Another constitutional education group, the federally funded Center for Civic Education in Woodland Hills, Calif., suggested those unhappy with the Tea Party Patriot's choice of educational materials should promote alternatives.
"The Tea Party Patriots are doing what Americans are supposed to do," said Robert Leming, who directs his group's "We The People" program. "What that should do is encourage others of a different point of view to do the same thing."
The current leader of the National Center for Constitutional Studies, Zeldon Nelson, met Skousen in the mid-1980s, when the author was raising money for his latest book, "The Making of America." Nelson said he took over amid financial difficulties after sales-damaging criticism of the book, including from then-California Republican Gov. George Deukmejian, for its characterization of slavery.
Asked if the Tea Party Patriots' push is helping sales, Nelson responded, "I would have to say, probably no." But he anticipates business could pick up closer to the school year.
Today, there's a question over whether Nelson has a right to distribute the BYU-produced materials. And further complicating matters is an acrimonious lawsuit between Skousen's adult children and Nelson over rights to Skousen's work,
Three years ago, BYU canceled a longstanding licensing agreement with Nelson because he wasn't paying royalties.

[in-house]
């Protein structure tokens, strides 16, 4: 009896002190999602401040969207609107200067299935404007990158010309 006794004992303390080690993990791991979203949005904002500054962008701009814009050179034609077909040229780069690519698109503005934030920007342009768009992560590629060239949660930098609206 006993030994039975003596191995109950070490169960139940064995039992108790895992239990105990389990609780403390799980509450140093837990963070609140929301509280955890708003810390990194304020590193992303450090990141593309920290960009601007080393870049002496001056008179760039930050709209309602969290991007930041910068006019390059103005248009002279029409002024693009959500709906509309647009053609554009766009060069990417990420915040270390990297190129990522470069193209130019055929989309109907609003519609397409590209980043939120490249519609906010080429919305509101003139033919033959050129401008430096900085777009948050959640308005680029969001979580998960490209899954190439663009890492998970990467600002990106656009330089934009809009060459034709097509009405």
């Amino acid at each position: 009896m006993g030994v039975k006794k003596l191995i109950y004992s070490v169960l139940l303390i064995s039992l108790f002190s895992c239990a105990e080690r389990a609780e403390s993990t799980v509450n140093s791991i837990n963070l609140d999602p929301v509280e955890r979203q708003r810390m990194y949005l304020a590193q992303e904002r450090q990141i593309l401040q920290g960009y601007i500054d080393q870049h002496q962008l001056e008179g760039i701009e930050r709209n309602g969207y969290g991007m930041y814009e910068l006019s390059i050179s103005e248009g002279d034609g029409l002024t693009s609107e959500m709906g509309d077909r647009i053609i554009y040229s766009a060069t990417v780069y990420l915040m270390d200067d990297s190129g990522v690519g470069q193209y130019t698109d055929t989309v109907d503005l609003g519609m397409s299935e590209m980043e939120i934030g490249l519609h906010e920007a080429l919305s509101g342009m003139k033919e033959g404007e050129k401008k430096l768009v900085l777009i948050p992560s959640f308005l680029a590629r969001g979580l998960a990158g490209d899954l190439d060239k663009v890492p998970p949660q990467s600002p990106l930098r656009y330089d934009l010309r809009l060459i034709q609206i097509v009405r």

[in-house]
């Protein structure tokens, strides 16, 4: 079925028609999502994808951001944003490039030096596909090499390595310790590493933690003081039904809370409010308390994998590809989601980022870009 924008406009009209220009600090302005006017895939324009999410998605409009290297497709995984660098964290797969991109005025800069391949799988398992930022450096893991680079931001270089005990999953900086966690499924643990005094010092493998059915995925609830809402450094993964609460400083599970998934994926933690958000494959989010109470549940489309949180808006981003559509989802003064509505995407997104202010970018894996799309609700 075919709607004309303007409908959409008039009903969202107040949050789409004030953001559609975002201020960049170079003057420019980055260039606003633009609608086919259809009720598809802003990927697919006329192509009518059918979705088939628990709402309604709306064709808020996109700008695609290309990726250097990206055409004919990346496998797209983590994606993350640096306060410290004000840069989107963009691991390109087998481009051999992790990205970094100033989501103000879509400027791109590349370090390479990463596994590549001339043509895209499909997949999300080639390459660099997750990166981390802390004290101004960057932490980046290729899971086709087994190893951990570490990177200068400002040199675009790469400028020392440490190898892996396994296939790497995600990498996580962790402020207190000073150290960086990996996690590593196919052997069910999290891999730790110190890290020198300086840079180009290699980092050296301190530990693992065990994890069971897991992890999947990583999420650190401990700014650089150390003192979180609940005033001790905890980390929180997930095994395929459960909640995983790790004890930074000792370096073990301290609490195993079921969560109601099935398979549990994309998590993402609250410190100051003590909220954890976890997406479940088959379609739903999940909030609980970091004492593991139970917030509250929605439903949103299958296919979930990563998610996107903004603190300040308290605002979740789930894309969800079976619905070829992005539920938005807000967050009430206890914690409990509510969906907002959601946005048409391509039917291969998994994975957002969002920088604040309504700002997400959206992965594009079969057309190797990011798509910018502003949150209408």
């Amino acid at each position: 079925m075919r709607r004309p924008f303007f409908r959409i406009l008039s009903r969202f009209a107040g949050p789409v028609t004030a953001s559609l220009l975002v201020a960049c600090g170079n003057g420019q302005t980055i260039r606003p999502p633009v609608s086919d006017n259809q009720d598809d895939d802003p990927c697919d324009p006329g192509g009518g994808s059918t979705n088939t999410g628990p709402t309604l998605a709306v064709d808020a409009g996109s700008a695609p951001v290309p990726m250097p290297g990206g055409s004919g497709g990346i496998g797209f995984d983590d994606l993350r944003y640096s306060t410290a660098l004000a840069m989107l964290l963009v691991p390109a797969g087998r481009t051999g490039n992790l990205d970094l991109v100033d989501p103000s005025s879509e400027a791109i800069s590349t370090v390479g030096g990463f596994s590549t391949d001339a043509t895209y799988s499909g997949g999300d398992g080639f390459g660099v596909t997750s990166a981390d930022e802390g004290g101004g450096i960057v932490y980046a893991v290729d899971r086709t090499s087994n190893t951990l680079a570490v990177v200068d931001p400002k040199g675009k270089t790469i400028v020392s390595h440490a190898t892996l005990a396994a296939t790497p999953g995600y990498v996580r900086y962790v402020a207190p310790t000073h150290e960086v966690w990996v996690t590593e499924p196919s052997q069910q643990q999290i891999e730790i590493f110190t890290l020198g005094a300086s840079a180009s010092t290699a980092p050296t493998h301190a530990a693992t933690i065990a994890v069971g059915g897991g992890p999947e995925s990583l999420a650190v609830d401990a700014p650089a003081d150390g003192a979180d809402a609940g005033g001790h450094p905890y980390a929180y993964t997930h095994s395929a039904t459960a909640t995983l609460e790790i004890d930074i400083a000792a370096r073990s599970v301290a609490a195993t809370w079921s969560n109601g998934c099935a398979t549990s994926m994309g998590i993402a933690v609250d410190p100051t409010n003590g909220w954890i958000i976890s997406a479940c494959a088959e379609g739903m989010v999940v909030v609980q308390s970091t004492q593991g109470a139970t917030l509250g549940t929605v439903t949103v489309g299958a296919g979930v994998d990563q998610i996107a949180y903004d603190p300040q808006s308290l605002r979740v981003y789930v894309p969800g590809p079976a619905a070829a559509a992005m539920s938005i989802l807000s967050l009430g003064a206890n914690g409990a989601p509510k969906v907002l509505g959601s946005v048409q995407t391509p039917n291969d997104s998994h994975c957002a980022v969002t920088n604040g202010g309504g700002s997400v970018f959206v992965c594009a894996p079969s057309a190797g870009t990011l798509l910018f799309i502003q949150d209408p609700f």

"They didn't send in reports for some years," said Giovanni Tata, director of BYU's copyright department in Provo, Utah.
Nelson, who estimates he has shipped out 500,000 copies of the movie since 1991, contacted BYU last week in a bid to resolve the matter following The Associated Press inquiry, Tata confirmed.
Meanwhile, Skousen's sons are fighting Nelson in federal court in Utah after enlisting Glenn Beck to write a new preface for the "The 5,000 Year Leap." After that, tea party adherents pushed the book to No. 1 on Amazon.com's sales charts in 2009.
Now, Paul, Brent and Harold Skousen contend Nelson is selling a version without Beck's preface without proper permission, interfering with their efforts to strike lucrative new deals.
Nelson, who farms 700 acres of wheat in this windy Mormon farming community near the Idaho-Utah border, says in a countersuit that Skousen granted publication rights to the center. He also maintains he contacted Beck first, but that Skousen's sons went behind Nelson's back to cash in.
"Empires fall from within," Nelson said, standing amid the boxes of Skousen literature he ships from his basement. "That's where the jealousies originate."
Nelson maintains Beck had been promoting "The 5,000 Year Leap" even before lending his name to the family's version. That elevated profile, Nelson said, has helped him fulfill his life's work teaching that God inspired the Constitution to an audience broader than just Skousen devotees.
"It's helped us preach beyond the choir," Nelson said.
The Tea Party Patriots' Norton would also like to wrest the Constitution from the hands of secular scholars.
"They're eliminating God out of the whole political discussion 100 percent, which is going to the other extreme," he said.